Interesting. For an extremely specific use case and with users who understand and accept the caveats of this approach I'm sure it would work well enough. The most confusing thing to me is that there is apparently an intersection of users who are ok with an outage and data loss with users who want a product which can

> execute queries and reliably receive results within microseconds

What is your product? Who are these users?

I can think of plenty of services that an occasional (once a year? less?) outage is okay. Heck, anything relying on AWS us-east-1 is going to have outages that frequently based on the last few months. Meanwhile, almost any service is better off when its response times are cut drastically. I’ve seen many instances where a service’s response times are more than half waiting for a db to respond.

It's not the threat of an outage with data loss that is concerning to me- I just want to understand use case that needs fractions of a second shaved off of query times by using SQLite in this way that is also ok with the possibility of data loss.

Interactive interfaces. There's a huge difference between moving a slider and seeing the reaction in real time and moving the slider and seeing the reaction a second later. If you define "real time" as 30 fps, you have 33ms to process each query and show the result. That could involve multiple database queries with computation in between, if your business logic isn't easily expressible in SQL.

Come to think about it, that covers most apps with UI. Apps where you are exploring data are definitely more impacted however.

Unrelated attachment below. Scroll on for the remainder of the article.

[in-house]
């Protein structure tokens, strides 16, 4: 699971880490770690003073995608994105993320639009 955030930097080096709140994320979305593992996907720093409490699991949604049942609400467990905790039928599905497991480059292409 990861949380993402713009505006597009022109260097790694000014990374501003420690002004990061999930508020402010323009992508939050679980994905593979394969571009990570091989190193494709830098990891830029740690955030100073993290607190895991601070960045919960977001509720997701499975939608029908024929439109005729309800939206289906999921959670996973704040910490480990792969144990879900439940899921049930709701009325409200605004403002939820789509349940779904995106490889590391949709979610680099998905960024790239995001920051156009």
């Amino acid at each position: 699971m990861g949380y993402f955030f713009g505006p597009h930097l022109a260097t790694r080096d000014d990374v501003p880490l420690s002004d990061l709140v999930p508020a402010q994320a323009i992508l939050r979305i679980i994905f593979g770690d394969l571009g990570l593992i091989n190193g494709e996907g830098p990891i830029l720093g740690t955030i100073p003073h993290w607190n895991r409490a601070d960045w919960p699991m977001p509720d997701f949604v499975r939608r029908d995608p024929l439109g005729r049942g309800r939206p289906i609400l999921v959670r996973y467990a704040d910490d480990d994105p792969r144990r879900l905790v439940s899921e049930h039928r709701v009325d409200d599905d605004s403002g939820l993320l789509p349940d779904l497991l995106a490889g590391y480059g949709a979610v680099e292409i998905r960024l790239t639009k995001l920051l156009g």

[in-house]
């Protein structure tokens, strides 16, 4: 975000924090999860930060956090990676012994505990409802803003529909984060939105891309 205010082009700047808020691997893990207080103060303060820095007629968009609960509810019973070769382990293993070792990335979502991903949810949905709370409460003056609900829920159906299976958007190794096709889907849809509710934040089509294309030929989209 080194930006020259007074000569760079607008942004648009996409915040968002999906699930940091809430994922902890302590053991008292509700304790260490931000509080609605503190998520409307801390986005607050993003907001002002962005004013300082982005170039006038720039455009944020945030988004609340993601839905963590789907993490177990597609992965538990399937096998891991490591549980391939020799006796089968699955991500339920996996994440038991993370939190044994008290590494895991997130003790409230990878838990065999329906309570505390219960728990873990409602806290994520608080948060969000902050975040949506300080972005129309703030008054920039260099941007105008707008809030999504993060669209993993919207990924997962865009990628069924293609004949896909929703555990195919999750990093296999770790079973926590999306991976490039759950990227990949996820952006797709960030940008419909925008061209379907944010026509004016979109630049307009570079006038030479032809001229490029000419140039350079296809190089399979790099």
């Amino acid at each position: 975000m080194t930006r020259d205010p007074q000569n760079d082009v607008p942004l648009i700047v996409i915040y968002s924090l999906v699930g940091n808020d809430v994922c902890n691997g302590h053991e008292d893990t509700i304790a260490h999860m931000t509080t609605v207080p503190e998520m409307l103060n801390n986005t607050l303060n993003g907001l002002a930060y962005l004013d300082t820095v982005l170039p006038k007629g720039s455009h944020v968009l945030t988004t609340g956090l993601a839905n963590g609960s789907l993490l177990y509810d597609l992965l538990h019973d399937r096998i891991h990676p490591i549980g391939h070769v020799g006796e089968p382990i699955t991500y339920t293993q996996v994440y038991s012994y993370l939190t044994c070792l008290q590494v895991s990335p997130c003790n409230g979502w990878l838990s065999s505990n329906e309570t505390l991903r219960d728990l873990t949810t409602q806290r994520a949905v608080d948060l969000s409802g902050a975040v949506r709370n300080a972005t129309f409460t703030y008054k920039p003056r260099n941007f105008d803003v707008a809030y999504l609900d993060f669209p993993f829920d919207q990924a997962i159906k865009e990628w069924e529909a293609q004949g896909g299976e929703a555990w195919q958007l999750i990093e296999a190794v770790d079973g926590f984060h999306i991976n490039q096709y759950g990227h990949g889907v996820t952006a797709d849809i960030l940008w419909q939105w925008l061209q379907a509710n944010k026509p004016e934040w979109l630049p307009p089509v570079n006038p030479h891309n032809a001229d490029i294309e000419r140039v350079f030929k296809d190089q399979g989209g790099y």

I'd rather have a service that is down one day per year, rather than death by thousand papercuts of a slow UI every day.

Imagine some frustratingly slow app like Jira for example, i would be much happier with a snappy UI there, where one could theoretically still work for a downtime of week or more without updating your task status.

If we are talking about shaving the last milliseconds, it could be something very interactive like autocompletion. Which is something with a graceful fallback of typing in the whole thing manually.

If my webpage loading makes ten database calls, and each database call takes 45 milliseconds, my webpages takes 300 milliseconds longer to load than if each call only took 15 milliseconds. 0.3 seconds across each page load, especially if the rest of the call is less than a second, can significantly improve the usability of a website and increase user retention. This applies for any user facing website whether its a social media platform, an online shop, or just a blog.

Obviously there are other improvements that can be made too, like batching db requests or in-memory caching, but this is one option.